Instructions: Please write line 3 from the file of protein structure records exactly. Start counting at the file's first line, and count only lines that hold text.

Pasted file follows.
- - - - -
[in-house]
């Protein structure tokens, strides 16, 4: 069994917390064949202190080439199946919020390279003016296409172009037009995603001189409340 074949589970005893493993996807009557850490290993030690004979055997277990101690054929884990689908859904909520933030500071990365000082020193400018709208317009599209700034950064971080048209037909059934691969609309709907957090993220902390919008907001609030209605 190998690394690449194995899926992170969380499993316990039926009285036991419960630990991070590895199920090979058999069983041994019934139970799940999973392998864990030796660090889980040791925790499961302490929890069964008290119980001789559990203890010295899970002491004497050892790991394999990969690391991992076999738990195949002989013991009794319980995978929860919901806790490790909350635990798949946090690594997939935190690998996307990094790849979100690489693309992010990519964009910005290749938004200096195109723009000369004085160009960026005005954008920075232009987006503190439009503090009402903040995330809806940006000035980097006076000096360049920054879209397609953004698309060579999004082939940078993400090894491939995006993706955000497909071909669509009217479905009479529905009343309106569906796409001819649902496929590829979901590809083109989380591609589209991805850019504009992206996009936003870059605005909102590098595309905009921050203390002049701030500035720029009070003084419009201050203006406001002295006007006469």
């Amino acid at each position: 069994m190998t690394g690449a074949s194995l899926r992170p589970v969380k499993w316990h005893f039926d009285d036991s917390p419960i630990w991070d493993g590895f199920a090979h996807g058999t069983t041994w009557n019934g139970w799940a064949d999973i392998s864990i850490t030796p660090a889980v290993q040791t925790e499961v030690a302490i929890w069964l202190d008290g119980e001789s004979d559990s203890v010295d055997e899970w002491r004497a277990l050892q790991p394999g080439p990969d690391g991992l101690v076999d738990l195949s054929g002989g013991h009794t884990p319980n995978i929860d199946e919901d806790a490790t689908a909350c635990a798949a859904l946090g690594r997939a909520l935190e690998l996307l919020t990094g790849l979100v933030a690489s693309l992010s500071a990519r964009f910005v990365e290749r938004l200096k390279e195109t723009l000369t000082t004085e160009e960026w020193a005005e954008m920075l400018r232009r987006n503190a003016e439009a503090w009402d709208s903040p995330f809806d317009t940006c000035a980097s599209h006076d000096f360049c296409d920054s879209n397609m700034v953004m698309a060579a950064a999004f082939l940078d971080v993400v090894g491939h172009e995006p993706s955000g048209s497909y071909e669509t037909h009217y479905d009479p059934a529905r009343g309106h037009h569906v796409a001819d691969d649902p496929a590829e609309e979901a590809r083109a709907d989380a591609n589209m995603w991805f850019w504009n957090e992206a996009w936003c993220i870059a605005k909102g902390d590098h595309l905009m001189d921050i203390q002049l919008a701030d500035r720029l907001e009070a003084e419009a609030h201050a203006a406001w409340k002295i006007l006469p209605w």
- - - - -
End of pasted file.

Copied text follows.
């Amino acid at each position: 069994m190998t690394g690449a074949s194995l899926r992170p589970v969380k499993w316990h005893f039926d009285d036991s917390p419960i630990w991070d493993g590895f199920a090979h996807g058999t069983t041994w009557n019934g139970w799940a064949d999973i392998s864990i850490t030796p660090a889980v290993q040791t925790e499961v030690a302490i929890w069964l202190d008290g119980e001789s004979d559990s203890v010295d055997e899970w002491r004497a277990l050892q790991p394999g080439p990969d690391g991992l101690v076999d738990l195949s054929g002989g013991h009794t884990p319980n995978i929860d199946e919901d806790a490790t689908a909350c635990a798949a859904l946090g690594r997939a909520l935190e690998l996307l919020t990094g790849l979100v933030a690489s693309l992010s500071a990519r964009f910005v990365e290749r938004l200096k390279e195109t723009l000369t000082t004085e160009e960026w020193a005005e954008m920075l400018r232009r987006n503190a003016e439009a503090w009402d709208s903040p995330f809806d317009t940006c000035a980097s599209h006076d000096f360049c296409d920054s879209n397609m700034v953004m698309a060579a950064a999004f082939l940078d971080v993400v090894g491939h172009e995006p993706s955000g048209s497909y071909e669509t037909h009217y479905d009479p059934a529905r009343g309106h037009h569906v796409a001819d691969d649902p496929a590829e609309e979901a590809r083109a709907d989380a591609n589209m995603w991805f850019w504009n957090e992206a996009w936003c993220i870059a605005k909102g902390d590098h595309l905009m001189d921050i203390q002049l919008a701030d500035r720029l907001e009070a003084e419009a609030h201050a203006a406001w409340k002295i006007l006469p209605w």